Firstly, if you’re going to read anybody’s thoughts on the debate regarding the removal of Confederate statues, then leave this blog right now and read Caroline Randall Williams’s essay in the New York Times. It is the definitive piece on this issue.
Anyway, if you’re still here for some reason, I’ll continue.
In the past, I may have looked at this issue and responded, “Who cares? They’re just statues and they cost tens of millions of dollars annually to maintain. Just take them all down.”
But now, the newly-woke-but-still-groggy me knows that’s the “not racist” view of someone who is unaffected by this issue and thus chooses to ignore it.
Statues are more than just stone, concrete and medal. They’re emblems of how we wish to portray ourselves. We all choose our image carefully. How we present ourselves — be it the clothes we wear, the bumper stickers we put on our cars, tattoos, posters, Instagram photos — are all carefully orchestrated in large part to reflect how we wish to be perceived by others.
Statues are no exception.
Protestors are taking it upon themselves to do what lawmakers and the powers-that-be have failed to do: removing statues that recall a dark part of our history. And it’s not just here. A statue of a slave trader in England was recently discarded into a river, and in Belgium, a statue of King Leopold, whose legacy includes seizing and brutalizing the Congo, was removed by Belgian officials after it was vandalized.
There’s more than 1,000 Confederate statues remaining in the U.S. — glorifications of an era defined by violent oppression and bondage. And the plaques on these statues don’t talk about slavery. They usually even acknowledge the Civil War as the “War for State’s Rights.” Basically, they glorify these men as saints.
This is how we choose to be remembered?
A Facebook friend of mine — whom I was never actually friendly with in real life and whom I haven’t spoken to in more than 15 years — wrote recently that while he agreed with protestors rising up against police brutality, that he didn’t feel the need to protest until reports surfaced about people tearing down statues.
In other words, he values statues over people’s lives. (I would have de-friended him, but I simply unfollowed him because I can’t wait to see his reaction on Nov. 4 when Trump has lost the election.)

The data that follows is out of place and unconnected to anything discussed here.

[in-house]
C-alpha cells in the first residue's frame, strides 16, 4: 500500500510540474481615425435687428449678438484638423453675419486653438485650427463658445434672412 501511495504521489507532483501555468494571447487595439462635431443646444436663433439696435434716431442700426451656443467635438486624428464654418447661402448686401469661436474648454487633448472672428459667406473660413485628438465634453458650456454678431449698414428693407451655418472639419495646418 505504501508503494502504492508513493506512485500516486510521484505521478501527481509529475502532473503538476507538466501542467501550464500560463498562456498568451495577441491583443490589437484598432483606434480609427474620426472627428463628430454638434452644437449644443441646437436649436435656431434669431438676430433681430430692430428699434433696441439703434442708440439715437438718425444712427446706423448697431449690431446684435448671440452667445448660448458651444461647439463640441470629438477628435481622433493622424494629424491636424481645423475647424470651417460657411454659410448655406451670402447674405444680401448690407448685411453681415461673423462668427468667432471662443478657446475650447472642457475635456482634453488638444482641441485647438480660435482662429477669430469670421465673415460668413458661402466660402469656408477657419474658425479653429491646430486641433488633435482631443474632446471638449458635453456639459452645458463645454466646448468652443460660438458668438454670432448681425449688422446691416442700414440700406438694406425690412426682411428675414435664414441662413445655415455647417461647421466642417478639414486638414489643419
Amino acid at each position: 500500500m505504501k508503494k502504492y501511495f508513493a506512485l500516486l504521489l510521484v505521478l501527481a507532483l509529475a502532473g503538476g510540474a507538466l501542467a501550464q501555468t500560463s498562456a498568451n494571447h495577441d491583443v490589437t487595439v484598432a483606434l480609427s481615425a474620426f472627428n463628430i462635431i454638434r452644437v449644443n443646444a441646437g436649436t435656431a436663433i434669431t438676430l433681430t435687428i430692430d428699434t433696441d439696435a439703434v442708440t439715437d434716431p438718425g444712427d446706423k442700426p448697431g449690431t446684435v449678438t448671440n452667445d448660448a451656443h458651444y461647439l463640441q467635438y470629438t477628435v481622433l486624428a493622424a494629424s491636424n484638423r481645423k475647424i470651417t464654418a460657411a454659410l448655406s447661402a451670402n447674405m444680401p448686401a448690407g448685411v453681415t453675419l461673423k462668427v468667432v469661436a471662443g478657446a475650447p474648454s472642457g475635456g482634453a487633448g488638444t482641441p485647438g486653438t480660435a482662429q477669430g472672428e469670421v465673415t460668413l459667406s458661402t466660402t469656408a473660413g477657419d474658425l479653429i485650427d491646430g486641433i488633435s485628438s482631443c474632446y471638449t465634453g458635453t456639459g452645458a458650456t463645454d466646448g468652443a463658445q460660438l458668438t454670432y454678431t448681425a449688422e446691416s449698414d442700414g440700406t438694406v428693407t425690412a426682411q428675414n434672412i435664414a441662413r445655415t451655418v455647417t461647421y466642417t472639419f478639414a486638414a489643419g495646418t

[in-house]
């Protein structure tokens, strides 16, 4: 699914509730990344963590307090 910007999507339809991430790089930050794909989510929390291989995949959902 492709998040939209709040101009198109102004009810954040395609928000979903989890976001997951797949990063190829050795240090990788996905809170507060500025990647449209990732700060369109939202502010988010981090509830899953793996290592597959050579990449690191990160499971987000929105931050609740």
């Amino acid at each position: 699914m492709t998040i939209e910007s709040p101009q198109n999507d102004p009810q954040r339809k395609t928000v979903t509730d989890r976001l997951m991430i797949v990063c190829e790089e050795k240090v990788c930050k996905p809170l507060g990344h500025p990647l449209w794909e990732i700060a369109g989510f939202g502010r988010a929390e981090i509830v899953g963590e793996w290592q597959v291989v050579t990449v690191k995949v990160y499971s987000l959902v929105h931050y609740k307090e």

Removing a statue is not rewriting history. It’s reframing history. This country was built on the backs of the oppressed. If we want to truly tell our nation’s story, we need to know who those people were and hear their stories. If a state so badly wants to keep some of their less-problematic Confederate monuments, than adjust the plaque to let us know how he treated ALL people.
As for George Washington and Thomas Jefferson, yeah, they were our amongst our Founding Fathers, great. But they also owned slaves. I certainly never learned that in school. If somebody owned and oppressed other human beings, that’s usually one of the first things you learn about them.
If someone moved into the house next door and happened to own a person that they kept confined in their backyard, then I wouldn’t see my friends and tell them about my new neighbor by saying, “Yeah, he seems like a nice guy. He has a nice care, maintains his front yard nicely, likes to jog … oh, and he owns a human.” That’s detail number one.
We consider the Holocaust to be possibly the most evil act in human history, and everyone involved with it to be complicit, from Adolf Hitler, to the Gestapo, to the judges and administrators, to ordinary citizens who were members of the Nazi party and turned a blind eye to the whole thing.
Slavery, which lasted much, much longer, is not reflected upon in the same way. Thomas Jefferson wrote that “All men are created equal” knowing full well that those words would not apply to members of his own family. That’s cold.
And while it’s easy to retort that it’s unfair to judge the past through the moral lens of today, don’t forget that there were plenty of people living at that time who thought slavery was reprehensible.
Staues of presidents 1 and 3 should remain, but we certainly don’t need as many as there are now, and they should absolutely depict their full stories. And if people want to desecrate them, I’ll hand them the eggs.
And in place of these Confederate statues being removed, let’s idolize those who tell the better parts of our nation’s story: the abolitionists, those who fought for suffrage, those who dedicated their lives to helping others. Also, less white men. More women. More people of color. More Indegenous.
It’s not rewriting history.
For the first time, it’s telling our whole history.